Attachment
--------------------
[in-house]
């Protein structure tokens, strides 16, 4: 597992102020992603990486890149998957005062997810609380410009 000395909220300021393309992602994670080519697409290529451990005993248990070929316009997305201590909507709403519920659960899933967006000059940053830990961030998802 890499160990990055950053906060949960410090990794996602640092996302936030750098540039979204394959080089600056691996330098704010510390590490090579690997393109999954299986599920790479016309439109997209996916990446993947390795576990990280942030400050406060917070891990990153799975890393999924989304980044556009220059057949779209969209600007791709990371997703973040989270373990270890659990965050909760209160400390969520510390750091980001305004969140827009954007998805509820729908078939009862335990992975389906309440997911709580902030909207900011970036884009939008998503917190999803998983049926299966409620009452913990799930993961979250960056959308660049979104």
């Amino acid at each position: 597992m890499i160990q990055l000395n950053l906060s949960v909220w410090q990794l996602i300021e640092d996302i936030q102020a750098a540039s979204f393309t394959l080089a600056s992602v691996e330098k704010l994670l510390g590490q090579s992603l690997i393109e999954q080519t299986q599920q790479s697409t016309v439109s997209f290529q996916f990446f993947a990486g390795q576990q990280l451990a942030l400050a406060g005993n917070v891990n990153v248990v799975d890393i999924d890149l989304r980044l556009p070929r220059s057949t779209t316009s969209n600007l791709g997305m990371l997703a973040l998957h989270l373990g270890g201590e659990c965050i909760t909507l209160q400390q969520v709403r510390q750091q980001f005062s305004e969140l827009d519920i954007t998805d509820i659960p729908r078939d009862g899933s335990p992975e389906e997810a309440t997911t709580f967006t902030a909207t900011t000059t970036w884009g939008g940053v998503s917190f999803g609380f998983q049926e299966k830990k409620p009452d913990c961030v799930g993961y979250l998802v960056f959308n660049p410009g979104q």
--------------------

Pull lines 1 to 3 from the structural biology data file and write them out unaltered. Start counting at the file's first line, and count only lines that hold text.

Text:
[in-house]
């Protein structure tokens, strides 16, 4: 597992102020992603990486890149998957005062997810609380410009 000395909220300021393309992602994670080519697409290529451990005993248990070929316009997305201590909507709403519920659960899933967006000059940053830990961030998802 890499160990990055950053906060949960410090990794996602640092996302936030750098540039979204394959080089600056691996330098704010510390590490090579690997393109999954299986599920790479016309439109997209996916990446993947390795576990990280942030400050406060917070891990990153799975890393999924989304980044556009220059057949779209969209600007791709990371997703973040989270373990270890659990965050909760209160400390969520510390750091980001305004969140827009954007998805509820729908078939009862335990992975389906309440997911709580902030909207900011970036884009939008998503917190999803998983049926299966409620009452913990799930993961979250960056959308660049979104």
């Amino acid at each position: 597992m890499i160990q990055l000395n950053l906060s949960v909220w410090q990794l996602i300021e640092d996302i936030q102020a750098a540039s979204f393309t394959l080089a600056s992602v691996e330098k704010l994670l510390g590490q090579s992603l690997i393109e999954q080519t299986q599920q790479s697409t016309v439109s997209f290529q996916f990446f993947a990486g390795q576990q990280l451990a942030l400050a406060g005993n917070v891990n990153v248990v799975d890393i999924d890149l989304r980044l556009p070929r220059s057949t779209t316009s969209n600007l791709g997305m990371l997703a973040l998957h989270l373990g270890g201590e659990c965050i909760t909507l209160q400390q969520v709403r510390q750091q980001f005062s305004e969140l827009d519920i954007t998805d509820i659960p729908r078939d009862g899933s335990p992975e389906e997810a309440t997911t709580f967006t902030a909207t900011t000059t970036w884009g939008g940053v998503s917190f999803g609380f998983q049926e299966k830990k409620p009452d913990c961030v799930g993961y979250l998802v960056f959308n660049p410009g979104q």